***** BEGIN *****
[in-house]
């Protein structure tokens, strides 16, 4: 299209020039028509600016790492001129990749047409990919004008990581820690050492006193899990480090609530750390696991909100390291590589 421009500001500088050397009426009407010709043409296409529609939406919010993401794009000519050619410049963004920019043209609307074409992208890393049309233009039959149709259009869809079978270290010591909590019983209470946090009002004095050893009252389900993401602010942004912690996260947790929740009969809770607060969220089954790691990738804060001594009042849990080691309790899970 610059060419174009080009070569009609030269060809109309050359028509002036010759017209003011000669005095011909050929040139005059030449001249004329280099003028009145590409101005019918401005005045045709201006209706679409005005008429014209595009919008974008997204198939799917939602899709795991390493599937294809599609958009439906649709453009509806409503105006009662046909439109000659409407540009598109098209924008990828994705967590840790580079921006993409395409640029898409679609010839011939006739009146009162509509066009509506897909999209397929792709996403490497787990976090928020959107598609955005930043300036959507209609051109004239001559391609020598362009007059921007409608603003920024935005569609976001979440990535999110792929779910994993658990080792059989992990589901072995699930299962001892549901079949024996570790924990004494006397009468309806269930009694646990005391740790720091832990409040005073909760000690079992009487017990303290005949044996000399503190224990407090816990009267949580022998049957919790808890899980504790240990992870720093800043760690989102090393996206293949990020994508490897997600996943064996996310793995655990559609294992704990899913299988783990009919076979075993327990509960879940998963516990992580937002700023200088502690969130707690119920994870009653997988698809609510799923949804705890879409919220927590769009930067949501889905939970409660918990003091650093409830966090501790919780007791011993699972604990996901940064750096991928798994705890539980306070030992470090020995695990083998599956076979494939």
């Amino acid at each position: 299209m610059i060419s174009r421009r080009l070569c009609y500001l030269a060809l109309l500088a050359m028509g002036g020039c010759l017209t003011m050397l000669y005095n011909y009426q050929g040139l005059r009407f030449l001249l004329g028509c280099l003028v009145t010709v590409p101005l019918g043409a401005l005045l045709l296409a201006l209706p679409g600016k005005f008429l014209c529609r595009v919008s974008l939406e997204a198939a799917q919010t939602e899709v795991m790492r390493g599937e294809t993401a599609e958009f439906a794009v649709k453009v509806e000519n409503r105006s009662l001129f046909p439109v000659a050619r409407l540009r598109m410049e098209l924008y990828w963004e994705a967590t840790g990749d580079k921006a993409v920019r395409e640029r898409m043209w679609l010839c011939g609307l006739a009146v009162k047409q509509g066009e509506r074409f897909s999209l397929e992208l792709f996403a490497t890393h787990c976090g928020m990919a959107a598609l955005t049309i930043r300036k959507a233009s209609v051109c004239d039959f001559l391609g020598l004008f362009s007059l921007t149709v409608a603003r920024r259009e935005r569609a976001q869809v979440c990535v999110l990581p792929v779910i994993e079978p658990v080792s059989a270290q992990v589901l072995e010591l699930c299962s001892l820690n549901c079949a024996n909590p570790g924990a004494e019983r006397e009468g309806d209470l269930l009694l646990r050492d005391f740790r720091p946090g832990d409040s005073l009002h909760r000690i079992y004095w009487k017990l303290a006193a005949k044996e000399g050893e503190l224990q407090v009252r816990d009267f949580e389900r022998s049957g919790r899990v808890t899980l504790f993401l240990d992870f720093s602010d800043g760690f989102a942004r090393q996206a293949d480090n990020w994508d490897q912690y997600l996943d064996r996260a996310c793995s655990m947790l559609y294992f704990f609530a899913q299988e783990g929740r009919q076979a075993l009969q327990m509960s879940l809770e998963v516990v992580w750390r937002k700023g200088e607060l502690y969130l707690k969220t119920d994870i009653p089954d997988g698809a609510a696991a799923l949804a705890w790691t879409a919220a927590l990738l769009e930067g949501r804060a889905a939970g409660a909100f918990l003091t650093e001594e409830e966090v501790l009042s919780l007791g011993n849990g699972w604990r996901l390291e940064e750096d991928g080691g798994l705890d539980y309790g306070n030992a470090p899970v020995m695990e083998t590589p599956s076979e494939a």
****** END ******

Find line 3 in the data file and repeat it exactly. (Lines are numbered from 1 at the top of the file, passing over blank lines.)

């Amino acid at each position: 299209m610059i060419s174009r421009r080009l070569c009609y500001l030269a060809l109309l500088a050359m028509g002036g020039c010759l017209t003011m050397l000669y005095n011909y009426q050929g040139l005059r009407f030449l001249l004329g028509c280099l003028v009145t010709v590409p101005l019918g043409a401005l005045l045709l296409a201006l209706p679409g600016k005005f008429l014209c529609r595009v919008s974008l939406e997204a198939a799917q919010t939602e899709v795991m790492r390493g599937e294809t993401a599609e958009f439906a794009v649709k453009v509806e000519n409503r105006s009662l001129f046909p439109v000659a050619r409407l540009r598109m410049e098209l924008y990828w963004e994705a967590t840790g990749d580079k921006a993409v920019r395409e640029r898409m043209w679609l010839c011939g609307l006739a009146v009162k047409q509509g066009e509506r074409f897909s999209l397929e992208l792709f996403a490497t890393h787990c976090g928020m990919a959107a598609l955005t049309i930043r300036k959507a233009s209609v051109c004239d039959f001559l391609g020598l004008f362009s007059l921007t149709v409608a603003r920024r259009e935005r569609a976001q869809v979440c990535v999110l990581p792929v779910i994993e079978p658990v080792s059989a270290q992990v589901l072995e010591l699930c299962s001892l820690n549901c079949a024996n909590p570790g924990a004494e019983r006397e009468g309806d209470l269930l009694l646990r050492d005391f740790r720091p946090g832990d409040s005073l009002h909760r000690i079992y004095w009487k017990l303290a006193a005949k044996e000399g050893e503190l224990q407090v009252r816990d009267f949580e389900r022998s049957g919790r899990v808890t899980l504790f993401l240990d992870f720093s602010d800043g760690f989102a942004r090393q996206a293949d480090n990020w994508d490897q912690y997600l996943d064996r996260a996310c793995s655990m947790l559609y294992f704990f609530a899913q299988e783990g929740r009919q076979a075993l009969q327990m509960s879940l809770e998963v516990v992580w750390r937002k700023g200088e607060l502690y969130l707690k969220t119920d994870i009653p089954d997988g698809a609510a696991a799923l949804a705890w790691t879409a919220a927590l990738l769009e930067g949501r804060a889905a939970g409660a909100f918990l003091t650093e001594e409830e966090v501790l009042s919780l007791g011993n849990g699972w604990r996901l390291e940064e750096d991928g080691g798994l705890d539980y309790g306070n030992a470090p899970v020995m695990e083998t590589p599956s076979e494939a």